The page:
University Berkeley in California, in an effort to reduce dependence on funding from the Donald Trump administration, plans to become the first US city to issue its own cryptocurrency and hold an ICO – Initial Community Offer.
Berkeley authorities intend to raise funds by issuing cryptocurrency tokens backed by municipal bonds. The purpose of the initiative is to raise money for the implementation of key projects for the city, such as programs for the construction of affordable housing and the modernization of social infrastructure.
Residents will be able to spend the issued tokens in shops and restaurants, as well as for the purchase of other important goods and services, and part of the funds spent will go to support these projects and social assistance to low-income segments of the population.
When exactly the program will be launched and what kind of blockchain will be used for this, the city authorities do not say, but, as Ben Bartlett, a member of the Berkeley municipality, is convinced that the creation of a self-financing mechanism is an essential element of city policy in the era of Donald Trump.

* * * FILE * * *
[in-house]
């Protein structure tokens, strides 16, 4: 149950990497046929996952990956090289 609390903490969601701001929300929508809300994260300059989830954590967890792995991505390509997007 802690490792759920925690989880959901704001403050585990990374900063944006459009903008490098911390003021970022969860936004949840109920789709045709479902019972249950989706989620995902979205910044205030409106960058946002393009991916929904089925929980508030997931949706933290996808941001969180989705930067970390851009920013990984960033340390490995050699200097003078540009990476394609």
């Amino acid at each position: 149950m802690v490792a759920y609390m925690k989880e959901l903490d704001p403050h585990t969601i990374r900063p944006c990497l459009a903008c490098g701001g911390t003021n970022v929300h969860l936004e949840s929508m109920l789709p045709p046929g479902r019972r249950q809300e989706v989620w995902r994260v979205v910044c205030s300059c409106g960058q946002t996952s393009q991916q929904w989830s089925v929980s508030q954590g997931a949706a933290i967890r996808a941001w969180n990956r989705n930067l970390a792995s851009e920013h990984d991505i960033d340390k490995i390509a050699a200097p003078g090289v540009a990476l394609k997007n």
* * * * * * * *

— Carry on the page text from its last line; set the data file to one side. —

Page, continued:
Ben Bartlett chaired a committee specifically set up to carry out this ambitious project. Other participants were Berkeley Mayor Jess Arreguin, representatives of the fintech startup Neighborly and the University of Berkeley blockchain laboratory, and according to Neighborly COO Kieran Jane, Berkeley’s Initial Community Offer, subject to obtaining the necessary permits, can start as early as May this year.
Ben Bartlett himself notes that the idea of creating Berkeley’s own cryptocurrency appeared after President Donald Trump signed the controversial law on the largest tax reform in US history in December last year. The new law, among other things, changed the taxation regime for businesses, removing the incentive for private contractors to build affordable housing.
So, according to the analytical firm Novogradac & Company, as a result of new rules, the number of affordable housing for rent over the next 10 years may decrease by 235,000 units.
Berkeley itself had about a thousand homeless people in 2017 – 17% more than in 2015 and 43% more than in 2009. And under the new tax regime, the volume of affordable housing, as experts expect, will decrease even more.